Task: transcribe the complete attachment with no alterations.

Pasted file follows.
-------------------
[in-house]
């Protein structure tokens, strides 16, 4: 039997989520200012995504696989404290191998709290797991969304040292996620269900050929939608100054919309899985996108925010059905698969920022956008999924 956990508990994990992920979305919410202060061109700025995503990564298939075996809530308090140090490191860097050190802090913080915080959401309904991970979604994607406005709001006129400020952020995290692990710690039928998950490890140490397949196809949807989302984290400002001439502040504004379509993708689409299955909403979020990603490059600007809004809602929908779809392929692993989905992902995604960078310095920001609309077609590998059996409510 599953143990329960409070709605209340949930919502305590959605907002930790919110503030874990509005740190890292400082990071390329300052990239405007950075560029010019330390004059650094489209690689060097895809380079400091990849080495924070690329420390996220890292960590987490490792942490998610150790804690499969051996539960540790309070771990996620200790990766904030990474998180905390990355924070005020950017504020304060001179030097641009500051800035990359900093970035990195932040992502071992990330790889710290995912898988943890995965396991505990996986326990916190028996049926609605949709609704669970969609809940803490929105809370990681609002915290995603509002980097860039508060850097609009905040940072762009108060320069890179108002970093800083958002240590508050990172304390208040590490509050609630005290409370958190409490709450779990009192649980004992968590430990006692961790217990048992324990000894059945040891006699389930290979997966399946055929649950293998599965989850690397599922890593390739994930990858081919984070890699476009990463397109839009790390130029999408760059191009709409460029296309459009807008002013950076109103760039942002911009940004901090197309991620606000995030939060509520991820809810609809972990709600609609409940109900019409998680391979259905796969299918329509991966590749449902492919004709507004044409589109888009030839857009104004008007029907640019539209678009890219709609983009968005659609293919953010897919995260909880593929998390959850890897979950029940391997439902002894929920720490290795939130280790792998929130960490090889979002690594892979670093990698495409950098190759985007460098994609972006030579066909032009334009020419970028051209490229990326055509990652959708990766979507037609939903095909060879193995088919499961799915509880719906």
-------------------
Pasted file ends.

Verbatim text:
[in-house]
């Protein structure tokens, strides 16, 4: 039997989520200012995504696989404290191998709290797991969304040292996620269900050929939608100054919309899985996108925010059905698969920022956008999924 956990508990994990992920979305919410202060061109700025995503990564298939075996809530308090140090490191860097050190802090913080915080959401309904991970979604994607406005709001006129400020952020995290692990710690039928998950490890140490397949196809949807989302984290400002001439502040504004379509993708689409299955909403979020990603490059600007809004809602929908779809392929692993989905992902995604960078310095920001609309077609590998059996409510 599953143990329960409070709605209340949930919502305590959605907002930790919110503030874990509005740190890292400082990071390329300052990239405007950075560029010019330390004059650094489209690689060097895809380079400091990849080495924070690329420390996220890292960590987490490792942490998610150790804690499969051996539960540790309070771990996620200790990766904030990474998180905390990355924070005020950017504020304060001179030097641009500051800035990359900093970035990195932040992502071992990330790889710290995912898988943890995965396991505990996986326990916190028996049926609605949709609704669970969609809940803490929105809370990681609002915290995603509002980097860039508060850097609009905040940072762009108060320069890179108002970093800083958002240590508050990172304390208040590490509050609630005290409370958190409490709450779990009192649980004992968590430990006692961790217990048992324990000894059945040891006699389930290979997966399946055929649950293998599965989850690397599922890593390739994930990858081919984070890699476009990463397109839009790390130029999408760059191009709409460029296309459009807008002013950076109103760039942002911009940004901090197309991620606000995030939060509520991820809810609809972990709600609609409940109900019409998680391979259905796969299918329509991966590749449902492919004709507004044409589109888009030839857009104004008007029907640019539209678009890219709609983009968005659609293919953010897919995260909880593929998390959850890897979950029940391997439902002894929920720490290795939130280790792998929130960490090889979002690594892979670093990698495409950098190759985007460098994609972006030579066909032009334009020419970028051209490229990326055509990652959708990766979507037609939903095909060879193995088919499961799915509880719906």